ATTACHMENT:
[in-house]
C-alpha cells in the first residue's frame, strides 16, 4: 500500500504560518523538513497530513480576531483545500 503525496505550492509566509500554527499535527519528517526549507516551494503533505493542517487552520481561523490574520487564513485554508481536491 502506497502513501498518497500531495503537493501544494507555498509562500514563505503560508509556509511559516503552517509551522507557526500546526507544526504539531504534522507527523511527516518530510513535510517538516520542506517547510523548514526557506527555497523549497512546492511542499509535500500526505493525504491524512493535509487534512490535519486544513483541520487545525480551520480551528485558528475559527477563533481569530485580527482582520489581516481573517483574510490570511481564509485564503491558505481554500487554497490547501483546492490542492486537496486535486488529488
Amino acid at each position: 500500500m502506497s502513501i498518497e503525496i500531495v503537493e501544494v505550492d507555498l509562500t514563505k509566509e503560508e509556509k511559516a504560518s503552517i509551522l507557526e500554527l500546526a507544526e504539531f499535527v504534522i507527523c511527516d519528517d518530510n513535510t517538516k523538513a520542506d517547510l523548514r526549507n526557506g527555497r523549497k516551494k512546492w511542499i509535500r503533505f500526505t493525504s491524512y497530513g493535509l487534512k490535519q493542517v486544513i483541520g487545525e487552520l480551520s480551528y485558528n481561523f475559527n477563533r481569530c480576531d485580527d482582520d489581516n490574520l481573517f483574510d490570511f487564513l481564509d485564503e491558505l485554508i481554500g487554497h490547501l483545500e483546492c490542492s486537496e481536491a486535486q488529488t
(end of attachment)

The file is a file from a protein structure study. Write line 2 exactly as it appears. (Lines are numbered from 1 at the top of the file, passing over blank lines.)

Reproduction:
C-alpha cells in the first residue's frame, strides 16, 4: 500500500504560518523538513497530513480576531483545500 503525496505550492509566509500554527499535527519528517526549507516551494503533505493542517487552520481561523490574520487564513485554508481536491 502506497502513501498518497500531495503537493501544494507555498509562500514563505503560508509556509511559516503552517509551522507557526500546526507544526504539531504534522507527523511527516518530510513535510517538516520542506517547510523548514526557506527555497523549497512546492511542499509535500500526505493525504491524512493535509487534512490535519486544513483541520487545525480551520480551528485558528475559527477563533481569530485580527482582520489581516481573517483574510490570511481564509485564503491558505481554500487554497490547501483546492490542492486537496486535486488529488